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Death of ‘The Hero’, birth of ‘The Bastard’

 

By Anthony Leahy

 

Once upon a time, when football was littered with heroes beyond reproach, support for your idols was on a par with revering your mum and dad. Now, with the Premiership awash with TV money, the heroes seem to have disappeared. Do ‘idols’ and the beautiful game just not mix any more?

 

Recent headlines have revealed tales of sexual excess, infidelity and the delusional notion that playing for your country is permissible despite being a stupid bastard playing in the little leagues of the USA.

 

The higher up the football chain you go, the more you find a poisonous culture of prestige and arrogance.

 

Once upon a time, footballers were modestly paid individuals who not only smoked prolifically but also continued playing into their 50’s.

 

Kits were basic affairs and the footballs were specially designed to induce dementia in later life.

 

There was also a good chance you’d be sharing the bus home with one of the young and aspiring stars of the game. The difference then was that your daughter would actually make it home without being roasted.

 

As for the fans, they enjoyed a desegregated existence, and there was none of the ‘tribalism’ that pervades the modern game.

 

Life was simpler back then (it was also black and white too).

 

Ok, I wasn’t born when any of this was the case, but I’ve never been one to question the integrity or the accuracy of the British media.

 

As a Manchester United supporter (although I could more accurately be described as a  ‘convert’ to FC United of Manchester), I spent the greater part of my 33 years worshipping Sir Alex Ferguson as a man of unparalleled genius.

 

Not just a hero for masterminding United’s treble winning run in ’99, Sir Alex was a shining example of working-class made good: worked in the Clyde shipyards as an apprentice tool-worker; former trade union shop steward; un-ashamed socialist; and a thorn in the side of many a Plc fat-cat.

 

The first challenge to this untarnished reputation came during the infamous race horse dispute with two of Manchester United’s major shareholders.

 

“Does it matter?” we said, “Anyone can have a misunderstanding about a race horse and gallons of horse semen. “

 

At the time, most United fans, including myself, were prepared to overlook this ‘private matter’ on the basis that Sir Alex was beyond reproach (after all, he’d liberated United fans from years of private shame and Liverpudlian vitriol).

 

The problem was he didn’t stop there.

 

The unrelenting capacity of footballers and high profile managers to constantly besmirch the good name of ‘modesty & virtue’ has had the reciprocal effect of turning football fans into primal thugs with a penchant for Stone Island and Fred Perry.

 

It’s this culture that not only makes life difficult for players and managers (albeit as a consequence of their own arrogance), but also encourages fans to see the game in terms of winning at all costs – even if it includes battering the shite out of the local constabulary and the local opposition.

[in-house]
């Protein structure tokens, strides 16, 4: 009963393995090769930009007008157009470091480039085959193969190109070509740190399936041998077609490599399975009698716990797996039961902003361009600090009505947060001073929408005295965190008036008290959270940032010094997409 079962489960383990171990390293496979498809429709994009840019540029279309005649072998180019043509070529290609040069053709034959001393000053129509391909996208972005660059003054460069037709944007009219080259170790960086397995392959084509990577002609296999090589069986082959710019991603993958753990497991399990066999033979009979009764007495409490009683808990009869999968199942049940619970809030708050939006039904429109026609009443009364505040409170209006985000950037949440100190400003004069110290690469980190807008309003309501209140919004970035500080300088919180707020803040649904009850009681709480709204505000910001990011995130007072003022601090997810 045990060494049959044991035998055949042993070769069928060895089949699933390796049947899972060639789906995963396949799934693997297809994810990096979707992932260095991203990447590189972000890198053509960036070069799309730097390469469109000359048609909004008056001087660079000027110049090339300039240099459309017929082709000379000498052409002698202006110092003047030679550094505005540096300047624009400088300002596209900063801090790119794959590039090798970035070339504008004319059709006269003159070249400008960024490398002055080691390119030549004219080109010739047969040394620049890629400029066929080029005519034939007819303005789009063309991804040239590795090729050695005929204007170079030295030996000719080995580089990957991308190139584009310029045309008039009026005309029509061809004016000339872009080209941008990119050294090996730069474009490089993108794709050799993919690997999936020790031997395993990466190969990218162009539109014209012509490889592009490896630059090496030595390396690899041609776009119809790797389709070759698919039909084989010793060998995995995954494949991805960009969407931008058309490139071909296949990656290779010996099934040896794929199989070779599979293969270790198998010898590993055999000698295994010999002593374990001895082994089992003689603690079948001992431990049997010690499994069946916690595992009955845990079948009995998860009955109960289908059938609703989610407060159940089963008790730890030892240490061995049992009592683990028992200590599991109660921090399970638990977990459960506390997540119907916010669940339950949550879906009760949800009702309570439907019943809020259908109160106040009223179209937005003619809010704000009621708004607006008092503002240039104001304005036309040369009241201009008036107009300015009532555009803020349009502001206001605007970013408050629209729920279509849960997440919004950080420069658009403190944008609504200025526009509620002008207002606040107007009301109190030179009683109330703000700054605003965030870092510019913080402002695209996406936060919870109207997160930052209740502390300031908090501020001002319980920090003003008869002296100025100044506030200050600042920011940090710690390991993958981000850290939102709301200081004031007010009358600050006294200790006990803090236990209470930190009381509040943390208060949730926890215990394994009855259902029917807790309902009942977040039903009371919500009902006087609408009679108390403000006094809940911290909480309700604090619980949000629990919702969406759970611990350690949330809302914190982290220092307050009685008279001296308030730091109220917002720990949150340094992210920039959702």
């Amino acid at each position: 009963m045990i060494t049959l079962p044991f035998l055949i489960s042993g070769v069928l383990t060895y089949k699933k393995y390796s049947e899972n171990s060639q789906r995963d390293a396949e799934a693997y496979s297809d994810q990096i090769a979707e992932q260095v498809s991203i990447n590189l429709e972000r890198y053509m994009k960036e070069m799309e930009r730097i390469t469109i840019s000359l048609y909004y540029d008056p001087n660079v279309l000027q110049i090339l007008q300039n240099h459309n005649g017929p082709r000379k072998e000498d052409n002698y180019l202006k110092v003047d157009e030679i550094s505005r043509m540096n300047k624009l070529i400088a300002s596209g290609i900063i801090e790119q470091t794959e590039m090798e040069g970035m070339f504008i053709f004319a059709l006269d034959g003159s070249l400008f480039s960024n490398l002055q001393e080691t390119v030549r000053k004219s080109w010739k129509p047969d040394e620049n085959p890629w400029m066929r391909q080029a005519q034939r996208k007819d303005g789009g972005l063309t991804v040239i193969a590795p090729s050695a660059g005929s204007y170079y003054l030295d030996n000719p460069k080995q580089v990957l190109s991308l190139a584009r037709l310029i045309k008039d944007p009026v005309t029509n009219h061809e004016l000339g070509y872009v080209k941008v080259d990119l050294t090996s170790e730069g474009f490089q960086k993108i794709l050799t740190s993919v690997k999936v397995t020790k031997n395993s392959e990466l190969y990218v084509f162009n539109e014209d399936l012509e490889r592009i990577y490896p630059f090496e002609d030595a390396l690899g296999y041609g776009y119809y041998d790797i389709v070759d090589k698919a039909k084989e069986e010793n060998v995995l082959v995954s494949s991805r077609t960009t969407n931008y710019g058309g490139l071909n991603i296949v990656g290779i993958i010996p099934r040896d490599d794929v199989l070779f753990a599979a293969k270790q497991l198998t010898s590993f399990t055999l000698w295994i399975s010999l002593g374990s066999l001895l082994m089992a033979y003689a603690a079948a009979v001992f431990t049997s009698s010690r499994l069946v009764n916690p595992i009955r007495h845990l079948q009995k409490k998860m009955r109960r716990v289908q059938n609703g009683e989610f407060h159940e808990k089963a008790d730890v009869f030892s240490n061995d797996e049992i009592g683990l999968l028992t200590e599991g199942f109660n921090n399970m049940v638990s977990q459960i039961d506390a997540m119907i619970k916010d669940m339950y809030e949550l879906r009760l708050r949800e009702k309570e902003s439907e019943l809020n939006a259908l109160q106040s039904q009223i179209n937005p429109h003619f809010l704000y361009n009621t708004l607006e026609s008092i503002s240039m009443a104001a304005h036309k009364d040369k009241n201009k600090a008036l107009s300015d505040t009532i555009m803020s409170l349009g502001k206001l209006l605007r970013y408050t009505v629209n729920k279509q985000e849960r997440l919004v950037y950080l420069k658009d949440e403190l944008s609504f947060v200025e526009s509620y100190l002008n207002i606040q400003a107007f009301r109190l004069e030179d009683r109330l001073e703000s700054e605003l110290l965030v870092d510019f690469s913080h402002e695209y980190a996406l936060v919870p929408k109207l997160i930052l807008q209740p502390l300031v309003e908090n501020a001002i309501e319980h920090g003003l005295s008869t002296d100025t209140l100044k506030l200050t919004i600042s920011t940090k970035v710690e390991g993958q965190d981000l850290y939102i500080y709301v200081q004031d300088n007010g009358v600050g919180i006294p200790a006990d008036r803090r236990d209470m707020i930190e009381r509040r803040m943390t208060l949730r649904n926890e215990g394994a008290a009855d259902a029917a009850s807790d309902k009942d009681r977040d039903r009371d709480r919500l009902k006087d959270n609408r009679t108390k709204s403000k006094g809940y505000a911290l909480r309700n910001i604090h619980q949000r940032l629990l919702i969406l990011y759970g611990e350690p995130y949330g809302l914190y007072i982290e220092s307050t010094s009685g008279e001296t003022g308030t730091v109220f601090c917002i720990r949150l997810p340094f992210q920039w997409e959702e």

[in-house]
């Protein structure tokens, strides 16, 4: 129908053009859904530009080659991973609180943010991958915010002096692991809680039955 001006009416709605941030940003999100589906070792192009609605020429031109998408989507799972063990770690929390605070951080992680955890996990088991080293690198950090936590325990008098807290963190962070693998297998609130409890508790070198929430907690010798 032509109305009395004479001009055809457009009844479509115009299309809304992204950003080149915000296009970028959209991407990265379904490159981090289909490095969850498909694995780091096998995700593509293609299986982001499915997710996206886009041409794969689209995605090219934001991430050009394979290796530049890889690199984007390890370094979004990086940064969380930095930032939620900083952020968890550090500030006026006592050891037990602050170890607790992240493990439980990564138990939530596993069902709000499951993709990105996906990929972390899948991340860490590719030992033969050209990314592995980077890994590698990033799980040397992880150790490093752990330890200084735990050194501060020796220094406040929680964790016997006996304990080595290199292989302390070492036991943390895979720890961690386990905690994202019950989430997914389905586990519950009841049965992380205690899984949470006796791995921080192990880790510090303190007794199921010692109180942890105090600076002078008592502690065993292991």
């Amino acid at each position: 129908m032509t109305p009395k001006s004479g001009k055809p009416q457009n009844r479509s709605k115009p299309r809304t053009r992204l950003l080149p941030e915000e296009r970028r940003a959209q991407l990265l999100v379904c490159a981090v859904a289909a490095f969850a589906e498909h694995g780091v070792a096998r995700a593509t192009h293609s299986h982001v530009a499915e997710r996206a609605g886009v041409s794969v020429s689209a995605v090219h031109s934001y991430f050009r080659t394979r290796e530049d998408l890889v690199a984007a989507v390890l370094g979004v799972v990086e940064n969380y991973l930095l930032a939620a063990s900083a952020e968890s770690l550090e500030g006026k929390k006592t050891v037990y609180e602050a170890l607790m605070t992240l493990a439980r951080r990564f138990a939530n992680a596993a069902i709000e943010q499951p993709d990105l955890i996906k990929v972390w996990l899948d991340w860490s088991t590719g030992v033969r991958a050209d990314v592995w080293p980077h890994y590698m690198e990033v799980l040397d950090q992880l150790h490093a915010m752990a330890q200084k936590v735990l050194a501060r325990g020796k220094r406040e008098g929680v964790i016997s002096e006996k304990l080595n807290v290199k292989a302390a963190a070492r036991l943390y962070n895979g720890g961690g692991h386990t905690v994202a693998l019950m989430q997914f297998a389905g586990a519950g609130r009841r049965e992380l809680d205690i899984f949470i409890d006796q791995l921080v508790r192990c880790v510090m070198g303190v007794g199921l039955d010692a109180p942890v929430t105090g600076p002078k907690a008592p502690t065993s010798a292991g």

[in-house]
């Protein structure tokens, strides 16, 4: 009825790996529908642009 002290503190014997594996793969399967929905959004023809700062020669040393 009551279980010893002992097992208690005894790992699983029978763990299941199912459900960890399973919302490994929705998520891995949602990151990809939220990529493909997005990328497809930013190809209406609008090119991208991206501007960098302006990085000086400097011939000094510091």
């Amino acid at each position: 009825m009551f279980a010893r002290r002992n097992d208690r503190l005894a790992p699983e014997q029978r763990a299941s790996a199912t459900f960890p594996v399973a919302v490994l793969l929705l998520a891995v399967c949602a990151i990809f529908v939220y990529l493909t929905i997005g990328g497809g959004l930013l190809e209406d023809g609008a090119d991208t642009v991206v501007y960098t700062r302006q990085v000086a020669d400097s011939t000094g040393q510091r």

Since my relegation to the arse-end of the northern non-league circuit (the price you pay when you reject corporate takeover) I’ve noted that life is a little less hectic and, dare I say it, more geared toward embracing financial ruin and sporting defeat.

 

At the lower levels of the footballing pyramid, maybe the fundamental lame-ness of football acts as a pacifying ‘drug’ that subdues fans and tempers their expectations?

 

Devoid of the magnifying glass of media attention, and overwhelmed by average gates of 12, the game at the bottom retains a relative calm that gives short shrift to big time Charlie’s.

 

This is starting to sound like a liberation theology pamphlet so maybe I should pause for a minute, on top of my well worn soap box, and ponder the joys of being freed from the greed of debt-laden American owners; the vicious cruelty of the media; the congenital idiocy of over-paid players; the vulgarity of gin-soaked WAGs; the incompetent spite of the managers barely clinging on to their jobs; that pathetic, needy desire to appear one of the lads in the face of ‘the opposition’ which to this day still leads some of us to believe that ‘firm’ members are anything other than extra virgin twats of the first pressing.

 

That was quite cathartic. Thank you.

 

‘Big time’ football doesn't yield heroes any more; they simply turn out to be utter bastards who pretend you don’t exist whenever you strike up a conversation with them, or ask for an autograph on a cheque laden with zeroes. Heroes like Bryan Robson (how many times could he dislocate that shoulder? What a legend!) just don't seem to come along any more.

It's a sign both of how low my expectations have fallen, and at the same time of how high my standards have been raised, that the game for me has become embodied by 11 blokes playing in the Unibond League Division 1.

 

If they ever turn out to have feet of clay, be it taking backhanders from the local chippy or seducing lonely Bovril vendors, that'll be the last time I shed a tear for the beautiful game.

 


 

 

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